Friday | 03 April | 2020
By Reon Janse van Rensburg
Since the national lockdown, there has been a lot of uncertainty among people about whether they should wear masks or not. Articles on social media that spread like wildfire has many different opinions about this issue. However, this leaves one wondering who you can believe and who not.
However, the World Health Organisation (WHO) is very clear on the matter and once again emphasised their point of view earlier this week.
During a live broadcast on Monday 30 March, the WHO hosted a briefing to keep the public informed of news of the Covid-19 outbreak.
Officials of the WHO once again recommended healthy people not to wear masks, but only those who are infected and those who come into close contact with infected persons.
However, the problem is that the message differs between countries. In America the public was requested to stop buying masks. In the Czech Republic and Slovakia, they declared masks compulsory, and in Japan and South Korea it was handed out to the public.
According to the WHO masks are only effective when used in combination with regular handwash routines where soap and water or alcohol are used. Masks should also be used correctly and be disposed of in the correct manner.
Officials of the WHO was careful to say that the organisation criticises those countries who advise their citizens to wear masks, but they emphasised that masks are often used wrong and because of that it does not offer the necessary protection.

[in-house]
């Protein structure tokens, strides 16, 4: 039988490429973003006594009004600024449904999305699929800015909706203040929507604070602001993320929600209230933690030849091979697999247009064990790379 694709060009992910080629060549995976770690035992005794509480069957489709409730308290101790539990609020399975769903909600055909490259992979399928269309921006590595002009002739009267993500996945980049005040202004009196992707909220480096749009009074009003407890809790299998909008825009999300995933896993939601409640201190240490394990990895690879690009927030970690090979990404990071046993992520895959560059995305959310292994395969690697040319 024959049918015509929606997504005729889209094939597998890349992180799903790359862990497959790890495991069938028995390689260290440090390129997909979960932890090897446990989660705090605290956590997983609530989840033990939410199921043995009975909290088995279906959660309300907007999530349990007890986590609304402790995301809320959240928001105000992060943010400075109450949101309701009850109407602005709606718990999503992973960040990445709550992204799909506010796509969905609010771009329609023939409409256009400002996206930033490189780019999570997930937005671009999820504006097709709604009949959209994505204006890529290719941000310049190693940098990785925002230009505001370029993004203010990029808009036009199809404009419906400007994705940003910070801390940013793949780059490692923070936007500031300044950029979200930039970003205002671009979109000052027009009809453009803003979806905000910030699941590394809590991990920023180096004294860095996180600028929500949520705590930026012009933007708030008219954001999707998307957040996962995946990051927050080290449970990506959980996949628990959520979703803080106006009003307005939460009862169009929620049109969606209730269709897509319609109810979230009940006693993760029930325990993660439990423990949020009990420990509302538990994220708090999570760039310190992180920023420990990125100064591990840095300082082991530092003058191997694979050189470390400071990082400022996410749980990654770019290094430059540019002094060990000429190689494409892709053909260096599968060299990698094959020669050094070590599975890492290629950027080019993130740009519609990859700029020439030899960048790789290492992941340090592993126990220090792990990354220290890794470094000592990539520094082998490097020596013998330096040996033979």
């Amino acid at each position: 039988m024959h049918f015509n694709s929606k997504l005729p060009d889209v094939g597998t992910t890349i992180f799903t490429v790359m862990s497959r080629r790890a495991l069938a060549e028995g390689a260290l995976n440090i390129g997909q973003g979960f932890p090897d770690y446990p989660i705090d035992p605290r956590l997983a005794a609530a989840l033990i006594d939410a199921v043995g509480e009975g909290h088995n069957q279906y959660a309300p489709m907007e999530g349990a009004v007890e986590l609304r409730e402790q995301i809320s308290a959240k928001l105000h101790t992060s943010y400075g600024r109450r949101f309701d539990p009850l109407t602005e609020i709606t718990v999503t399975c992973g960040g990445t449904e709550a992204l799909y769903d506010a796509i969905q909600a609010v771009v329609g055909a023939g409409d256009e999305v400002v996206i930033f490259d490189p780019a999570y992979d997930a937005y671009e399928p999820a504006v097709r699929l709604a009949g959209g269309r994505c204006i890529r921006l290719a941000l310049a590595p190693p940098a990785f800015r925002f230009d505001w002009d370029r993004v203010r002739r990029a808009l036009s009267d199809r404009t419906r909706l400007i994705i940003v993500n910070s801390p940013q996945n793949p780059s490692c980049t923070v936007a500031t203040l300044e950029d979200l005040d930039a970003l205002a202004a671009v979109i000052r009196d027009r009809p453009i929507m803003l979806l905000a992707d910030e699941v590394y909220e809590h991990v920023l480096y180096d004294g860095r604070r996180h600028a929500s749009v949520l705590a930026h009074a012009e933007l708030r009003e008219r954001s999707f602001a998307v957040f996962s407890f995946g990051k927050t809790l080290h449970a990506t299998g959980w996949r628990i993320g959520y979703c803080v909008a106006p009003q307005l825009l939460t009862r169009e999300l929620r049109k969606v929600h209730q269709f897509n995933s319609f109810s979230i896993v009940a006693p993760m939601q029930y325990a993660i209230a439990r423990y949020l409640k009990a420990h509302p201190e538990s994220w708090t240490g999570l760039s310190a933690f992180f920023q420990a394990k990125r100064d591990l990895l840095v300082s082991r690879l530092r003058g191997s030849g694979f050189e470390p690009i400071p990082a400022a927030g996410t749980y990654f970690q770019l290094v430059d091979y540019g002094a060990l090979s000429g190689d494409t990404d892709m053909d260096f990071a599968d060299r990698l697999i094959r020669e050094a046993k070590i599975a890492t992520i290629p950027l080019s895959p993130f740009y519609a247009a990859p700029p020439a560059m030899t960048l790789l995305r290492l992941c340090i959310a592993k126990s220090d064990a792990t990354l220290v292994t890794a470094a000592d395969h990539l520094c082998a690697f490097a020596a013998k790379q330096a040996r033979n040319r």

According to experts, wearing of a mask can offer a false sense of security and may lead to some people becoming less alert to more important hygienic measures such as disinfecting hands with soap and water or with alcohol.
What also happens easily is that one removes a mask so that it does not cover their nose and also touch the outside of a mask.
Covid-19 is mainly spread through respiratory droplets that are released when a person with the virus coughs or sneezes. Through close personal contact such as touching or greeting by hand, someone else can pick up the virus. To touch a surface on which the virus is and then touching your mouth, nose or eyes before washing your hands can also cause you to get the virus.
According to Michael Ryan, Executive Director of the WHO’s emergency programme, there is a global shortage on PPE and therefore it is extremely crucial that masks are handed to the most essential persons. According to him the biggest risk currently lies with the healthcare workers that are on the frontline every day. However, Ryan believes that this is not the biggest reason why the wearing of masks is not to be recommended, but that the thought of healthcare workers not having protective gear, such as masks, is a disgraceful one.
* All information was correct at the time of publication.